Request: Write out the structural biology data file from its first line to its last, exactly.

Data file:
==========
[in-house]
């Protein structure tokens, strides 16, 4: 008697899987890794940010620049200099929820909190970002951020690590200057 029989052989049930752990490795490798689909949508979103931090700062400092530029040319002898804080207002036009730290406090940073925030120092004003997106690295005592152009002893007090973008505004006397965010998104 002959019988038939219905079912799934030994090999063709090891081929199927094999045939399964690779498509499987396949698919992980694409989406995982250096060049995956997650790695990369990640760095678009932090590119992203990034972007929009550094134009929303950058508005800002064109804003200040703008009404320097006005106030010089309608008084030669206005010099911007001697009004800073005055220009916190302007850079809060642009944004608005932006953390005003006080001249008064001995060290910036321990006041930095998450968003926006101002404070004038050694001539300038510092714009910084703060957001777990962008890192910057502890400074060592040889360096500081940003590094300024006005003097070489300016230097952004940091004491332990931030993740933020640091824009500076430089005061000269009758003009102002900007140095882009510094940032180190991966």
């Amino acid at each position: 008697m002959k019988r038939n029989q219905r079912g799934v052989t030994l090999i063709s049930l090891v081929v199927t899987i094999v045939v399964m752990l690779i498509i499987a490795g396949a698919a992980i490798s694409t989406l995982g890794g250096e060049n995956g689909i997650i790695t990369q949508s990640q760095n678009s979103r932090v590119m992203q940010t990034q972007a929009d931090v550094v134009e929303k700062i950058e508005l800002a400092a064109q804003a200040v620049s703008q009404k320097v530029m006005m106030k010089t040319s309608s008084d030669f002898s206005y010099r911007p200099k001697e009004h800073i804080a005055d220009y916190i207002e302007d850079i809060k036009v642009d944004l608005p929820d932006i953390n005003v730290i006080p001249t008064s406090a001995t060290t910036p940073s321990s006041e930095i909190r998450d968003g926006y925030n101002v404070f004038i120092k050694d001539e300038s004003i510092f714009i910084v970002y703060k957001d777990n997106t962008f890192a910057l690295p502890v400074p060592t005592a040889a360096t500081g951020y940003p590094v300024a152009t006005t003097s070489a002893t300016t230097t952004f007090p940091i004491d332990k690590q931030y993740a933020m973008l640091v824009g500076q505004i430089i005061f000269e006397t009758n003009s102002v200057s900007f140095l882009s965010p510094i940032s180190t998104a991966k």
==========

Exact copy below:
[in-house]
């Protein structure tokens, strides 16, 4: 008697899987890794940010620049200099929820909190970002951020690590200057 029989052989049930752990490795490798689909949508979103931090700062400092530029040319002898804080207002036009730290406090940073925030120092004003997106690295005592152009002893007090973008505004006397965010998104 002959019988038939219905079912799934030994090999063709090891081929199927094999045939399964690779498509499987396949698919992980694409989406995982250096060049995956997650790695990369990640760095678009932090590119992203990034972007929009550094134009929303950058508005800002064109804003200040703008009404320097006005106030010089309608008084030669206005010099911007001697009004800073005055220009916190302007850079809060642009944004608005932006953390005003006080001249008064001995060290910036321990006041930095998450968003926006101002404070004038050694001539300038510092714009910084703060957001777990962008890192910057502890400074060592040889360096500081940003590094300024006005003097070489300016230097952004940091004491332990931030993740933020640091824009500076430089005061000269009758003009102002900007140095882009510094940032180190991966």
């Amino acid at each position: 008697m002959k019988r038939n029989q219905r079912g799934v052989t030994l090999i063709s049930l090891v081929v199927t899987i094999v045939v399964m752990l690779i498509i499987a490795g396949a698919a992980i490798s694409t989406l995982g890794g250096e060049n995956g689909i997650i790695t990369q949508s990640q760095n678009s979103r932090v590119m992203q940010t990034q972007a929009d931090v550094v134009e929303k700062i950058e508005l800002a400092a064109q804003a200040v620049s703008q009404k320097v530029m006005m106030k010089t040319s309608s008084d030669f002898s206005y010099r911007p200099k001697e009004h800073i804080a005055d220009y916190i207002e302007d850079i809060k036009v642009d944004l608005p929820d932006i953390n005003v730290i006080p001249t008064s406090a001995t060290t910036p940073s321990s006041e930095i909190r998450d968003g926006y925030n101002v404070f004038i120092k050694d001539e300038s004003i510092f714009i910084v970002y703060k957001d777990n997106t962008f890192a910057l690295p502890v400074p060592t005592a040889a360096t500081g951020y940003p590094v300024a152009t006005t003097s070489a002893t300016t230097t952004f007090p940091i004491d332990k690590q931030y993740a933020m973008l640091v824009g500076q505004i430089i005061f000269e006397t009758n003009s102002v200057s900007f140095l882009s965010p510094i940032s180190t998104a991966k």